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2012 Spring Maintenance Tips

Ah, spring has sprung and it’s time to take stock of the ravages of winter. Whether you’re getting ready to plant your new seasonal garden, or you’re still keeping the snow shovel handy, it won’t be long before the real green shoots (not the ones Washington has promised) assert their presence in your lawn and garden.

There are numerous tasks you can perform in spring, so be sure to refer to our Seasonal Checklists. However, two of the most important maintenance tasks involve your yard fencing and your irrigation system. Although wooden fencing will warp, twist, split, rot and become a candidate for early replacement, by taking a few simple steps annually, the life of a fence can be extended to 20 years or more. Here’s what to do: look for warped or split boards and replace them. Look for top and bottom rails that have pulled away from the posts. Re-nail with a one size larger galvanized nail, or if the gap is too big, tie the post and rail together with a galvanized framing strap. Posts that have rotted can be replaced with post replacement kit found at any home improvement store. However, posts that have leaned over more than 10 degrees should be dug out and re-leveled or replaced.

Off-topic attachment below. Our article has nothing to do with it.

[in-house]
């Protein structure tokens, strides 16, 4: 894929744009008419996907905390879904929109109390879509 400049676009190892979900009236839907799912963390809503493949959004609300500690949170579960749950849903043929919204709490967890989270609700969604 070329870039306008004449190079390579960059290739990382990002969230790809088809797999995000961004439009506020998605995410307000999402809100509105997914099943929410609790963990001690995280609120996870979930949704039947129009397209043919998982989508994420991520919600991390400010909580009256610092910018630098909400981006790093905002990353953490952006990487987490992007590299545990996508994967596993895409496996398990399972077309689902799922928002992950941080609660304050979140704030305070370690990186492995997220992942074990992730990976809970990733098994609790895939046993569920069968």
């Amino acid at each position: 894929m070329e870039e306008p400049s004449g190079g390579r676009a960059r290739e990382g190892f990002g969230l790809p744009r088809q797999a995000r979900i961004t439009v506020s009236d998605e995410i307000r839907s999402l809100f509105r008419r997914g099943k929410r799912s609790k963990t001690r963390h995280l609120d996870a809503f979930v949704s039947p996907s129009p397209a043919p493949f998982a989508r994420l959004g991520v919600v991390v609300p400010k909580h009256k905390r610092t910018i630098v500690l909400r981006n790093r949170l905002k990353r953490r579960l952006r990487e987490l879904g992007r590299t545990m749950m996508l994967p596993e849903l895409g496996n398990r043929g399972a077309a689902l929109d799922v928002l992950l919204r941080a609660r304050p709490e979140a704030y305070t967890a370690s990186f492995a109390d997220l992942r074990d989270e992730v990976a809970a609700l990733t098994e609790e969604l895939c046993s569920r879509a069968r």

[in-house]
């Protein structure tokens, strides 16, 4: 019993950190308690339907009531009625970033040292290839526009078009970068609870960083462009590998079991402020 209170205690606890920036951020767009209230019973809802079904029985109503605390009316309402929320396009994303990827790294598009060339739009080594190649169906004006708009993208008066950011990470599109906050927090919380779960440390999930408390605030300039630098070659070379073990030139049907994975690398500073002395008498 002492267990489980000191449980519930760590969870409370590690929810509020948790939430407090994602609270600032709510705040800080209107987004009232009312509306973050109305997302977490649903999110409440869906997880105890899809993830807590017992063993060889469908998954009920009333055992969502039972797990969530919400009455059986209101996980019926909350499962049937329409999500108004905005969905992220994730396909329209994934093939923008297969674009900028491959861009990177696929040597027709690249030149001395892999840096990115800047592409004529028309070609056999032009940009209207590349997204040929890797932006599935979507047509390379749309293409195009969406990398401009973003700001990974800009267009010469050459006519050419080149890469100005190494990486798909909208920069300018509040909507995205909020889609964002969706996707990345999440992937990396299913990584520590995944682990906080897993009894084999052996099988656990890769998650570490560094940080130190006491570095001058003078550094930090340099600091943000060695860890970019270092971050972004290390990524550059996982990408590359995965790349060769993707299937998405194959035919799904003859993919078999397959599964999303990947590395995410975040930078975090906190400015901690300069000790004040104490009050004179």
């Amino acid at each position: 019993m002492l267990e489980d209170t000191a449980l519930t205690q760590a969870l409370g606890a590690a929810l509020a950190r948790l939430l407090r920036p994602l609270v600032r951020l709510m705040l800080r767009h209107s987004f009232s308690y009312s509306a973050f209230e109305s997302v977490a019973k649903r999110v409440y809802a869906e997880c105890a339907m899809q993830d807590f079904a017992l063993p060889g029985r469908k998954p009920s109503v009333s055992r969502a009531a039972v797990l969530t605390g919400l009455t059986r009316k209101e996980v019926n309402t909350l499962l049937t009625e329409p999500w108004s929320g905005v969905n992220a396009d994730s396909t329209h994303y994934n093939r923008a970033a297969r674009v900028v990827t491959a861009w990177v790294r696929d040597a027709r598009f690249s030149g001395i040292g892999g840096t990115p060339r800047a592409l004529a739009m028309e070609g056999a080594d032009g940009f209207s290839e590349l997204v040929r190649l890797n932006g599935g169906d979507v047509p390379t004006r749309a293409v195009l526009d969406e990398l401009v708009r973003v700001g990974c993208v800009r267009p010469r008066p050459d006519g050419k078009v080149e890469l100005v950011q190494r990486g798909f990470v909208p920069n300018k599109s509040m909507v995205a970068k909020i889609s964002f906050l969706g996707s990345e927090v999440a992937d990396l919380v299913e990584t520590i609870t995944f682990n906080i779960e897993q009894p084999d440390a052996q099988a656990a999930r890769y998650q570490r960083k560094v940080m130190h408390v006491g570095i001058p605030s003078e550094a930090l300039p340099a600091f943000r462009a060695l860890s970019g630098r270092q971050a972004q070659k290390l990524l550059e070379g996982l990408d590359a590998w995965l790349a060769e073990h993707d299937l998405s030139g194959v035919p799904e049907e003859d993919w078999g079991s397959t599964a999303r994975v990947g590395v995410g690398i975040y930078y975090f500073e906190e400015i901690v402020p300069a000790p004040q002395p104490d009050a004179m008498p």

The other maintenance item is your irrigation system. Whether you live in an area that is subject to freezing or not, your irrigation water should be turned off at the main supply valve during the winter months. If you leave the water on and only turn the controller off, you could be asking for a big surprise water bill. Here’s why: electric irrigation valves are notorious for sticking open, sticking closed, and leaking at the main body gasket. Valves are usually housed in an underground box where small leaks can go undetected for weeks or months. Turning off the controller just turns off the power to the valves, and if the irrigation water supply is still on, the valves are under pressure. If a valve is stuck slightly open, it will allow water to flow to the sprinkler heads. If the main body gasket is loose, water will drip out between the two valve parts. Fixing a valve that sticks open or closed usually involves replacement of the solenoid, a simple task that runs about $25 in parts. Fixing a valve that leaks at the main body gasket involves tightening the screws that hold the two parts together. If that doesn’t work, then the entire valve will need to be replaced at a cost of about $45 in parts.

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